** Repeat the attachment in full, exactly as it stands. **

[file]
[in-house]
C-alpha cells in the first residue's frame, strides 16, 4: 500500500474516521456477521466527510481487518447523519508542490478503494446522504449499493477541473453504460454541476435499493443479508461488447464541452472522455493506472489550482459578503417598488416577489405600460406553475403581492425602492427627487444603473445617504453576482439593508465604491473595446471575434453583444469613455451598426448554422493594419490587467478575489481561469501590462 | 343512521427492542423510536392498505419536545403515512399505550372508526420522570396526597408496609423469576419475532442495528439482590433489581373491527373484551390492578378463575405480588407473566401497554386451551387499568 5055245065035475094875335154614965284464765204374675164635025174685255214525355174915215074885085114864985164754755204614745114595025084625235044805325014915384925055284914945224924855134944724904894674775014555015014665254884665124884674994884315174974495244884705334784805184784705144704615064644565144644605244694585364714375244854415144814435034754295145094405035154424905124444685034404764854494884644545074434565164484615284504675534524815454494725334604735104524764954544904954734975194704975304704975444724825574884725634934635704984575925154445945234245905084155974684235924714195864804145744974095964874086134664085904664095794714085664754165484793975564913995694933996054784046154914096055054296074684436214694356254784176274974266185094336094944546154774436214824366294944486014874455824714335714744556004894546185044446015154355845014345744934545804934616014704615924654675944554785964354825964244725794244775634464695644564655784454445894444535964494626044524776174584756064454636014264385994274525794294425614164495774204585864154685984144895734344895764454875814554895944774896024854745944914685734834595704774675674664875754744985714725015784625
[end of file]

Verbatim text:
[in-house]
C-alpha cells in the first residue's frame, strides 16, 4: 500500500474516521456477521466527510481487518447523519508542490478503494446522504449499493477541473453504460454541476435499493443479508461488447464541452472522455493506472489550482459578503417598488416577489405600460406553475403581492425602492427627487444603473445617504453576482439593508465604491473595446471575434453583444469613455451598426448554422493594419490587467478575489481561469501590462 | 343512521427492542423510536392498505419536545403515512399505550372508526420522570396526597408496609423469576419475532442495528439482590433489581373491527373484551390492578378463575405480588407473566401497554386451551387499568 5055245065035475094875335154614965284464765204374675164635025174685255214525355174915215074885085114864985164754755204614745114595025084625235044805325014915384925055284914945224924855134944724904894674775014555015014665254884665124884674994884315174974495244884705334784805184784705144704615064644565144644605244694585364714375244854415144814435034754295145094405035154424905124444685034404764854494884644545074434565164484615284504675534524815454494725334604735104524764954544904954734975194704975304704975444724825574884725634934635704984575925154445945234245905084155974684235924714195864804145744974095964874086134664085904664095794714085664754165484793975564913995694933996054784046154914096055054296074684436214694356254784176274974266185094336094944546154774436214824366294944486014874455824714335714744556004894546185044446015154355845014345744934545804934616014704615924654675944554785964354825964244725794244775634464695644564655784454445894444535964494626044524776174584756064454636014264385994274525794294425614164495774204585864154685984144895734344895764454875814554895944774896024854745944914685734834595704774675674664875754744985714725015784625